COLUMBUS RESOURCES

The disinformation spread about Christopher Columbus is pervasive and has tainted most discussions about him and his legacy.  Education on the reality of Columbus and his journeys is key!  

WEB LINKS

The National Columbus Education Foundation

"Do you really KNOW Columbus? Chances are, you are familiar with his story but, like many people, you might have been fed false information about the famed explorer. The National Columbus Education Foundation (NCEF) is here to spread the truth about Columbus via public education, advocacy efforts, and more, all with the overall goal of preserving Columbus Day and other recognitions honoring Columbus’ contribution to world history."

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The Conference of Presidents of Major Italian American Organizations: The Columbus Project

"Prevailing narratives have turned one side into victims, and the other side into villains. Would you be surprised to learn that thousands of enslaved Africans were owned by Native Americans, or that Columbus — who never owned a slave and adopted a Taino boy as his son — became an American icon starting in 1892 after 11 Italians were murdered in New Orleans? Too few know the full story, which is why it’s time to break the cycle, come together and speak the facts."

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RESOURCES & ARTICLES

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Yale Says Its Vinland Map, Once Called a Medieval Treasure, Is Fake

“The Vinland Map is a fake,” Raymond Clemens, the curator of early books and manuscripts at the Beinecke Rare Book and Manuscript Library at Yale, said in a statement this month. “There is no reasonable doubt here. This new analysis should put the matter to rest.”

BIBLIOGRAPHY

The Four Voyages: Being His Own Log-Book, Letters and Dispatches with Connecting Narratives by Christopher Columbus

No gamble in history has been more momentous than the landfall of Columbus's ship the Santa Maria in the Americas in 1492 - an event that paved the way for the conquest of a 'New World'. The accounts collected here provide a vivid narrative of his voyages throughout the Caribbean and finally to the mainland of Central America, although he still believed he had reached Asia. Columbus himself is revealed as a fascinating and contradictory figure, fluctuating from awed enthusiasm to paranoia and eccentric geographical speculation. Prey to petty quarrels with his officers, his pious desire to bring Christian civilization to 'savages' matched by his rapacity for gold, Columbus was nonetheless an explorer and seaman of staggering vision and achievement.

For more than seventy years, Penguin has been the leading publisher of classic literature in the English-speaking world. With more than 1,700 titles, Penguin Classics represents a global bookshelf of the best works throughout history and across genres and disciplines. Readers trust the series to provide authoritative texts enhanced by introductions and notes by distinguished scholars and contemporary authors, as well as up-to-date translations by award-winning translators.

 

The Enemies of Christopher Columbus: Answers to Critical Questions About the Spread of Western Civilization by Thomas A. Bowden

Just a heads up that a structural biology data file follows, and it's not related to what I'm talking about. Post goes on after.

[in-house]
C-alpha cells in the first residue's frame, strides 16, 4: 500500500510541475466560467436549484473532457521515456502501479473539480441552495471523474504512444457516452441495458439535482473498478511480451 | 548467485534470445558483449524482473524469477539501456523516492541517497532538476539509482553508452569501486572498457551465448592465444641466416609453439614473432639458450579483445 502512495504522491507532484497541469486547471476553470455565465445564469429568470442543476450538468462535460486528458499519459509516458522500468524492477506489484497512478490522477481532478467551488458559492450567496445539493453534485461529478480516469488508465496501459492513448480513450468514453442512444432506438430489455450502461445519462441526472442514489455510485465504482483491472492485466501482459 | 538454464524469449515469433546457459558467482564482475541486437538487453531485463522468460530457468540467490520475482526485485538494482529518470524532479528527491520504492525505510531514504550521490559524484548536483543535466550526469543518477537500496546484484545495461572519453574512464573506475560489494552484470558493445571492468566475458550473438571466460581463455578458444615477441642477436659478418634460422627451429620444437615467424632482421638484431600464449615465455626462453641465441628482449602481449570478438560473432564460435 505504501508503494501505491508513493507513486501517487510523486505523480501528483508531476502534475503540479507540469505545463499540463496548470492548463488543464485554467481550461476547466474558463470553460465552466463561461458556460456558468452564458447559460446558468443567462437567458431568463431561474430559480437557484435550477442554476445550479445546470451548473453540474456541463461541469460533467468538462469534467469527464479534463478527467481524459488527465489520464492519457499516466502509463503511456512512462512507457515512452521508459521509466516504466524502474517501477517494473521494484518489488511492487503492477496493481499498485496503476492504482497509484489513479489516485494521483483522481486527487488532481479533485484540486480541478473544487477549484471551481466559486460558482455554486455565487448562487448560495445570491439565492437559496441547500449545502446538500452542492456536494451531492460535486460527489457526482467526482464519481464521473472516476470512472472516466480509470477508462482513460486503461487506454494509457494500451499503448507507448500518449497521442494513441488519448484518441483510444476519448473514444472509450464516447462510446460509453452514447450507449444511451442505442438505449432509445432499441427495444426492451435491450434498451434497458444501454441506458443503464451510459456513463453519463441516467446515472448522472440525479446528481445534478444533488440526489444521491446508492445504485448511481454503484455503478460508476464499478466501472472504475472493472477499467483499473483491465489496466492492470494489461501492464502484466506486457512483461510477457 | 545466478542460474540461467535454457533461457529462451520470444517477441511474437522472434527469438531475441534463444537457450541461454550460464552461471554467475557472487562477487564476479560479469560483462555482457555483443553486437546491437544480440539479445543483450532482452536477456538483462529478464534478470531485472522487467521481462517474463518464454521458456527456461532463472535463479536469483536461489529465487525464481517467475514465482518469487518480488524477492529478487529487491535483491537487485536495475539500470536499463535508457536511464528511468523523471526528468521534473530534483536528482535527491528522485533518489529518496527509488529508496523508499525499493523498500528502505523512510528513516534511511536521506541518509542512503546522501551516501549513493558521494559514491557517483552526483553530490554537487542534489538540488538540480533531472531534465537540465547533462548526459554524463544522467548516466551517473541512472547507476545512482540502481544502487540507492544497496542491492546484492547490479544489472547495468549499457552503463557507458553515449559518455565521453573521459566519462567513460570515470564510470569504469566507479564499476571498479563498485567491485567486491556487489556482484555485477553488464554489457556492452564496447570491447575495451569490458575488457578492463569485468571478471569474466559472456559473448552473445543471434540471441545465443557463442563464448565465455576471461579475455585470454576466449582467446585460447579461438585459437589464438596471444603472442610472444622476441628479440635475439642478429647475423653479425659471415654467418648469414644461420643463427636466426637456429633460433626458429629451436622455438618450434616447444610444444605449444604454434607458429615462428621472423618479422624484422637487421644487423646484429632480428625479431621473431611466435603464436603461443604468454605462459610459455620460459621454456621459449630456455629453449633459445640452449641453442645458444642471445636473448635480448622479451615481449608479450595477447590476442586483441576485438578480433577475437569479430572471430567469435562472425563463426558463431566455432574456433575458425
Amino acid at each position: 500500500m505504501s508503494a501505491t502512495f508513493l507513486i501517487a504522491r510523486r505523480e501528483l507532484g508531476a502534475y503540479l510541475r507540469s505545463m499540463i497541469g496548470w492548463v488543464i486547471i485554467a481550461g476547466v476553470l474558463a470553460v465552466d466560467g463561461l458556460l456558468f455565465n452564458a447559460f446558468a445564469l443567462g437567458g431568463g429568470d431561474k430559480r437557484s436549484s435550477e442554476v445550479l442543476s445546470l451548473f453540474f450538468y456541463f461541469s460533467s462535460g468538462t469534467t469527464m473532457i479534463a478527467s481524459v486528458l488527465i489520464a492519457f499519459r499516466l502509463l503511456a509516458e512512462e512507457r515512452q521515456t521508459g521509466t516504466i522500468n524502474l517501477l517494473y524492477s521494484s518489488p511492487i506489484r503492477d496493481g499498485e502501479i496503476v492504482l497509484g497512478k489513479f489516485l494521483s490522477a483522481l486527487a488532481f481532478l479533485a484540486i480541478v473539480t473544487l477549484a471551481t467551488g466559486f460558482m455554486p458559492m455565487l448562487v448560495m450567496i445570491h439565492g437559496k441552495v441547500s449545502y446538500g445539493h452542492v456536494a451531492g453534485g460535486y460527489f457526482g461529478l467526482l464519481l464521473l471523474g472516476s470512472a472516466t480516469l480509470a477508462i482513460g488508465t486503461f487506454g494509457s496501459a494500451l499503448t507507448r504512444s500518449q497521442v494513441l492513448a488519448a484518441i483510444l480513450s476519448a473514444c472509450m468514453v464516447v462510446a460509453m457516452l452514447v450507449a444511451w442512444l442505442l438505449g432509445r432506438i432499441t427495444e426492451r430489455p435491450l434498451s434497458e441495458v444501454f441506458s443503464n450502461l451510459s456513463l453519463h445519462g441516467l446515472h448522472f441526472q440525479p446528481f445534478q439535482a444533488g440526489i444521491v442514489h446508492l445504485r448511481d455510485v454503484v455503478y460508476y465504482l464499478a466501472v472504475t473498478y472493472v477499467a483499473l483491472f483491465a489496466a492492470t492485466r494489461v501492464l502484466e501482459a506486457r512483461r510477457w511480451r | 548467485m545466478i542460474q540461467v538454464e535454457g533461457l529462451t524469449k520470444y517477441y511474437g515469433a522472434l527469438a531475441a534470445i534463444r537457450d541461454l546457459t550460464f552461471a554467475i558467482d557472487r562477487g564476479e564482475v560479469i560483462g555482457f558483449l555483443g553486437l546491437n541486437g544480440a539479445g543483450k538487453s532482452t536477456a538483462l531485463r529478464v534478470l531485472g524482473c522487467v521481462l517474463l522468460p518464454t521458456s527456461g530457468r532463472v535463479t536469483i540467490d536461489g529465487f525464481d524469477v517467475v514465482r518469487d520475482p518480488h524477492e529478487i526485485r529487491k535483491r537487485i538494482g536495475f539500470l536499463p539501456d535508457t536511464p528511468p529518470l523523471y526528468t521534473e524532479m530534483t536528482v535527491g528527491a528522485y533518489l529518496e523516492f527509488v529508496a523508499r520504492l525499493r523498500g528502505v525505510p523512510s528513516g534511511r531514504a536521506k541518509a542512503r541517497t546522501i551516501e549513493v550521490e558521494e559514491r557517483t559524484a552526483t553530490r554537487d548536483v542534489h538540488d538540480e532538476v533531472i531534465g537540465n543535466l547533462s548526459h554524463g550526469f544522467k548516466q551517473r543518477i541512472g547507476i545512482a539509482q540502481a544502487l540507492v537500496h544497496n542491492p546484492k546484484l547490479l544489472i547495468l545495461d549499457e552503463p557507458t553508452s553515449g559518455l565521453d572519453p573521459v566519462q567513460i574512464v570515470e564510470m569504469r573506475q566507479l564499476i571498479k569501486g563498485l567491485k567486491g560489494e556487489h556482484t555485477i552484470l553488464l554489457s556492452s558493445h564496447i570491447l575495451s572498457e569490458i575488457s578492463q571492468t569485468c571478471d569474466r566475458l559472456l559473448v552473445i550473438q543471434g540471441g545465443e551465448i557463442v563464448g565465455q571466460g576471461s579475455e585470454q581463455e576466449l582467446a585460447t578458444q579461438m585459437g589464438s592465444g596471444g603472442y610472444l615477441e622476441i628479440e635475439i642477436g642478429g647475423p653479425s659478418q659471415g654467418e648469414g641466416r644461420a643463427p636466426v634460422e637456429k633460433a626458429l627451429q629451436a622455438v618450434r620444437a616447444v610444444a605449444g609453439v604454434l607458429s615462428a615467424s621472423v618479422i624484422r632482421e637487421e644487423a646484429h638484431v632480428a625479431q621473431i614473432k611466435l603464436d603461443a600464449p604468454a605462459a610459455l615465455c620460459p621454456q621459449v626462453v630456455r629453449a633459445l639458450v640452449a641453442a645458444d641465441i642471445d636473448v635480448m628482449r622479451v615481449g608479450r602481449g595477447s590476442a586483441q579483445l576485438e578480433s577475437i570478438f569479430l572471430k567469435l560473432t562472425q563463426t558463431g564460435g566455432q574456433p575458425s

In recent years, the enemies of Christopher Columbus have succeeded in damaging, if not demolishing, his historical reputation. Today, Columbus is seen not as a hero but as an inept sailor turned brutal conqueror, and his voyage is taught as the opening assault in a genocidal campaign by cruel imperialists bent on exterminating the peaceful natives who inhabited an idyllic wilderness in harmony with the environment. In this highly controversial book, Thomas Bowden challenges all of these assumptions. As he says in his introductory comments, "The real victim of the incessant attacks on Christopher Columbus is Western civilization itself."

 

The Book of Prophecies (Repertorium Columbianum) by Christopher Columbus

In recent years, the enemies of Christopher Columbus have succeeded in damaging, if not demolishing, his historical reputation. Today, Columbus is seen not as a hero but as an inept sailor turned brutal conqueror, and his voyage is taught as the opening assault in a genocidal campaign by cruel imperialists bent on exterminating the peaceful natives who inhabited an idyllic wilderness in harmony with the environment. In this highly controversial book, Thomas Bowden challenges all of these assumptions. As he says in his introductory comments, "The real victim of the incessant attacks on Christopher Columbus is Western civilization itself."

The Diario of Christopher Columbus's First Voyage to America, 1492–1493

As the Quincentennial Celebration of Christopher Columbus’s discovery of America approaches, interest in the voyage, and in the questions surrounding it, continues to grow. This definitive edition of Columbus’s account of the voyage presents the most accurate printed version of his journal available to date. Unfortunately both Columbus’s original manuscript, presented to Ferdinand and Isabella along with other evidence of his discoveries, and a single complete copy have been lost for centuries. The primary surviving record of the voyage–part quotation, part summary of the complete copy–is a transcription made by Bartolomé de las Casas in the 1530s.